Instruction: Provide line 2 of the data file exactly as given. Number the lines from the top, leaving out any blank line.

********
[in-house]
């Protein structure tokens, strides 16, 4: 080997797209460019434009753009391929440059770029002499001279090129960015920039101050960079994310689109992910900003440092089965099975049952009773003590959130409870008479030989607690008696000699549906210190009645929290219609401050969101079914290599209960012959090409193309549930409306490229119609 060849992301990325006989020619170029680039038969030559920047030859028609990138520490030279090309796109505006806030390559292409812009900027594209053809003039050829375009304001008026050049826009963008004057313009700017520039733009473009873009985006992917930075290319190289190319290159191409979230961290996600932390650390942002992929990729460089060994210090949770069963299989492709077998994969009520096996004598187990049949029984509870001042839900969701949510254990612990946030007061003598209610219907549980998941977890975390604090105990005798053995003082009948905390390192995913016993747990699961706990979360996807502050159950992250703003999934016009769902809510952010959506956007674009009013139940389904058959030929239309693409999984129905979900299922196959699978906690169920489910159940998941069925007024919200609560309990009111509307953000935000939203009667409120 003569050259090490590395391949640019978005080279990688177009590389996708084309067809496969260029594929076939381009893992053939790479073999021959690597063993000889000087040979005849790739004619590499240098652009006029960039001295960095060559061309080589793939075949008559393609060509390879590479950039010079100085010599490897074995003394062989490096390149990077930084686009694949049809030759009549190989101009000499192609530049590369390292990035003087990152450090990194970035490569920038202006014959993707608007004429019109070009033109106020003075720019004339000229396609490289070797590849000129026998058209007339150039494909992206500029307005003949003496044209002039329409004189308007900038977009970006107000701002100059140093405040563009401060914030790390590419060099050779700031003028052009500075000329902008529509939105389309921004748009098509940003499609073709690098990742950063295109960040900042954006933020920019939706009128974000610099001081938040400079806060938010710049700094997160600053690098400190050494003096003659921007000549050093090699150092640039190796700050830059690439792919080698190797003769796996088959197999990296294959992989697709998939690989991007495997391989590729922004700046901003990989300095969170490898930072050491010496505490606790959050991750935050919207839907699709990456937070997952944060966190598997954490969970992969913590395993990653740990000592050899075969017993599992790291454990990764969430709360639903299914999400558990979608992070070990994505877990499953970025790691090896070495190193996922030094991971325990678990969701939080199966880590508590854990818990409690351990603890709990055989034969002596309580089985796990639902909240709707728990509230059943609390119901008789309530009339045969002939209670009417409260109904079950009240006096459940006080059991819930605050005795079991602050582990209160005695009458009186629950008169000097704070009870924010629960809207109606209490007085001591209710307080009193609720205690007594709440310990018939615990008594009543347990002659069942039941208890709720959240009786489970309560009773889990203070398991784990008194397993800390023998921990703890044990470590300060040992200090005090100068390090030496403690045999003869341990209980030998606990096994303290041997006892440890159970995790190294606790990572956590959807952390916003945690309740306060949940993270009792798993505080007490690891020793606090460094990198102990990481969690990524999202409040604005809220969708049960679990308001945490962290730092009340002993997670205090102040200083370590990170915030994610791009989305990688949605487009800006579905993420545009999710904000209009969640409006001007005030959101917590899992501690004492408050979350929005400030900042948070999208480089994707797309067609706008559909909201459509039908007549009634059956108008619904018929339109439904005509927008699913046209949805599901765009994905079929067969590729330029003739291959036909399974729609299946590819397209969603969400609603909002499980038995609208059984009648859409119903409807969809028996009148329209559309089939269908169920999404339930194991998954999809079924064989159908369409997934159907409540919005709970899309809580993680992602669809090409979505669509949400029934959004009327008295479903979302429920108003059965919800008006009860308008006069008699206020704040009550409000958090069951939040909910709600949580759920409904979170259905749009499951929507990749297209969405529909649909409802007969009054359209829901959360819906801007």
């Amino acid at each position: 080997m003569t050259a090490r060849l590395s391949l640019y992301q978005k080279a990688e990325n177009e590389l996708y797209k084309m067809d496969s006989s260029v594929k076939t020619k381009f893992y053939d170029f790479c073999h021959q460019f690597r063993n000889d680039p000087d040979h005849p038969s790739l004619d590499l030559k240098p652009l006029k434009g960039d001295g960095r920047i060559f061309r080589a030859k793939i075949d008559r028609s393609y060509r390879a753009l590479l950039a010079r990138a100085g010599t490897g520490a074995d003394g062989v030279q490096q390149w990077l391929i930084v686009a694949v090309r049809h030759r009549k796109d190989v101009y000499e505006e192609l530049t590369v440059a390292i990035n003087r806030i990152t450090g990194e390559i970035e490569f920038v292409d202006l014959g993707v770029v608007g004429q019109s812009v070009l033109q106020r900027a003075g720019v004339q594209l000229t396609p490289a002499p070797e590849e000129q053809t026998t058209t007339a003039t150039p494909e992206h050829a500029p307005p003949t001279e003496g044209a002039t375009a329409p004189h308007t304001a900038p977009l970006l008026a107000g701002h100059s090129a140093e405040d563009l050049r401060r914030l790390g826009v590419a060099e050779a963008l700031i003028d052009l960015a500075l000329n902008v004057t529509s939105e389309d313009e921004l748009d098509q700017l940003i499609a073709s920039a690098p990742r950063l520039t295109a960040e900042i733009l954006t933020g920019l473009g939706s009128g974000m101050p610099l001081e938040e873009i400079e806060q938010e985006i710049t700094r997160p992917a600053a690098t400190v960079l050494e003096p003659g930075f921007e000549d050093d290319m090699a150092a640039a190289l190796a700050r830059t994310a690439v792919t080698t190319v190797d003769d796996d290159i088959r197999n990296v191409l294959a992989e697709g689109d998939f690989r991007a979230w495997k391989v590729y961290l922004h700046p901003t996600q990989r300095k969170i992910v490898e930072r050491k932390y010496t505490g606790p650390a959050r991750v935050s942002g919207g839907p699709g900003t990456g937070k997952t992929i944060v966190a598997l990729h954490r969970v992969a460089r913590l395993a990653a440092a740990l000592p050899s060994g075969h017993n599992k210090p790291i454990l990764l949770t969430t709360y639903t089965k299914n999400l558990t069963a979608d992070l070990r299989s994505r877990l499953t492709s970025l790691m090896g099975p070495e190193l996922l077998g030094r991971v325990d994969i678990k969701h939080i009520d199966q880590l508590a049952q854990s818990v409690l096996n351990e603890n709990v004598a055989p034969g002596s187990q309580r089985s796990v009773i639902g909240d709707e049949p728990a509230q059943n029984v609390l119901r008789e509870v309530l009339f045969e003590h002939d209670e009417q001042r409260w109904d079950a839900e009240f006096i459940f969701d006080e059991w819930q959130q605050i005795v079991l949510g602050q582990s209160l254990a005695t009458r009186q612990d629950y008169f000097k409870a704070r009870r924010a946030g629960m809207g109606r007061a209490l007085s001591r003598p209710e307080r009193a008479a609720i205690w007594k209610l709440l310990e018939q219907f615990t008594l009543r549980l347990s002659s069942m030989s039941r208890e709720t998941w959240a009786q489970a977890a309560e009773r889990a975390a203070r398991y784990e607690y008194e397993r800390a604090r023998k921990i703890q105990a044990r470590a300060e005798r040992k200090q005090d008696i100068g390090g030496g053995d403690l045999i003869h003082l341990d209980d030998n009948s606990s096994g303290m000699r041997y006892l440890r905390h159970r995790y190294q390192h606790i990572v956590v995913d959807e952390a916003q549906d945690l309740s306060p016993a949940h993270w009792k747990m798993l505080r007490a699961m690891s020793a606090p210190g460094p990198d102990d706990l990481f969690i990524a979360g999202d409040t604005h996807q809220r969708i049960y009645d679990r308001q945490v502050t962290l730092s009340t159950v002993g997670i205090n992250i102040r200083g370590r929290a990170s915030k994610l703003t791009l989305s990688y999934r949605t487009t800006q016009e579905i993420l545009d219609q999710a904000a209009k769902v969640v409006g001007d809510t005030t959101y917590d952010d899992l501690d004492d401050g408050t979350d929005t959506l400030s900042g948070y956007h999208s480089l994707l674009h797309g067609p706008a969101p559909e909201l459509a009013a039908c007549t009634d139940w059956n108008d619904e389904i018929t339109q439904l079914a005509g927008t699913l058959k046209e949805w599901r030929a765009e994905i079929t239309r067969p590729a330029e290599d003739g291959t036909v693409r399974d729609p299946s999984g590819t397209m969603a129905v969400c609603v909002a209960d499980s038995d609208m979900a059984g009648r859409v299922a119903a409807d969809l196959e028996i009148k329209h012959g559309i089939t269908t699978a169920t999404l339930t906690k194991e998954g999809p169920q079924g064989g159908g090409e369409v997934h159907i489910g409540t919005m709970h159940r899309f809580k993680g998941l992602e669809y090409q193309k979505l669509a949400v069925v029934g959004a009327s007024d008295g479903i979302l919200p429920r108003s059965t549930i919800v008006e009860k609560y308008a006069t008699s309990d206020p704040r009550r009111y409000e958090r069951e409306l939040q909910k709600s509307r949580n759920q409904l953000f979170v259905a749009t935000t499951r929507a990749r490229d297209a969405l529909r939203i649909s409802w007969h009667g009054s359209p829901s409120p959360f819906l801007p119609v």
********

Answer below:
């Protein structure tokens, strides 16, 4: 080997797209460019434009753009391929440059770029002499001279090129960015920039101050960079994310689109992910900003440092089965099975049952009773003590959130409870008479030989607690008696000699549906210190009645929290219609401050969101079914290599209960012959090409193309549930409306490229119609 060849992301990325006989020619170029680039038969030559920047030859028609990138520490030279090309796109505006806030390559292409812009900027594209053809003039050829375009304001008026050049826009963008004057313009700017520039733009473009873009985006992917930075290319190289190319290159191409979230961290996600932390650390942002992929990729460089060994210090949770069963299989492709077998994969009520096996004598187990049949029984509870001042839900969701949510254990612990946030007061003598209610219907549980998941977890975390604090105990005798053995003082009948905390390192995913016993747990699961706990979360996807502050159950992250703003999934016009769902809510952010959506956007674009009013139940389904058959030929239309693409999984129905979900299922196959699978906690169920489910159940998941069925007024919200609560309990009111509307953000935000939203009667409120 003569050259090490590395391949640019978005080279990688177009590389996708084309067809496969260029594929076939381009893992053939790479073999021959690597063993000889000087040979005849790739004619590499240098652009006029960039001295960095060559061309080589793939075949008559393609060509390879590479950039010079100085010599490897074995003394062989490096390149990077930084686009694949049809030759009549190989101009000499192609530049590369390292990035003087990152450090990194970035490569920038202006014959993707608007004429019109070009033109106020003075720019004339000229396609490289070797590849000129026998058209007339150039494909992206500029307005003949003496044209002039329409004189308007900038977009970006107000701002100059140093405040563009401060914030790390590419060099050779700031003028052009500075000329902008529509939105389309921004748009098509940003499609073709690098990742950063295109960040900042954006933020920019939706009128974000610099001081938040400079806060938010710049700094997160600053690098400190050494003096003659921007000549050093090699150092640039190796700050830059690439792919080698190797003769796996088959197999990296294959992989697709998939690989991007495997391989590729922004700046901003990989300095969170490898930072050491010496505490606790959050991750935050919207839907699709990456937070997952944060966190598997954490969970992969913590395993990653740990000592050899075969017993599992790291454990990764969430709360639903299914999400558990979608992070070990994505877990499953970025790691090896070495190193996922030094991971325990678990969701939080199966880590508590854990818990409690351990603890709990055989034969002596309580089985796990639902909240709707728990509230059943609390119901008789309530009339045969002939209670009417409260109904079950009240006096459940006080059991819930605050005795079991602050582990209160005695009458009186629950008169000097704070009870924010629960809207109606209490007085001591209710307080009193609720205690007594709440310990018939615990008594009543347990002659069942039941208890709720959240009786489970309560009773889990203070398991784990008194397993800390023998921990703890044990470590300060040992200090005090100068390090030496403690045999003869341990209980030998606990096994303290041997006892440890159970995790190294606790990572956590959807952390916003945690309740306060949940993270009792798993505080007490690891020793606090460094990198102990990481969690990524999202409040604005809220969708049960679990308001945490962290730092009340002993997670205090102040200083370590990170915030994610791009989305990688949605487009800006579905993420545009999710904000209009969640409006001007005030959101917590899992501690004492408050979350929005400030900042948070999208480089994707797309067609706008559909909201459509039908007549009634059956108008619904018929339109439904005509927008699913046209949805599901765009994905079929067969590729330029003739291959036909399974729609299946590819397209969603969400609603909002499980038995609208059984009648859409119903409807969809028996009148329209559309089939269908169920999404339930194991998954999809079924064989159908369409997934159907409540919005709970899309809580993680992602669809090409979505669509949400029934959004009327008295479903979302429920108003059965919800008006009860308008006069008699206020704040009550409000958090069951939040909910709600949580759920409904979170259905749009499951929507990749297209969405529909649909409802007969009054359209829901959360819906801007």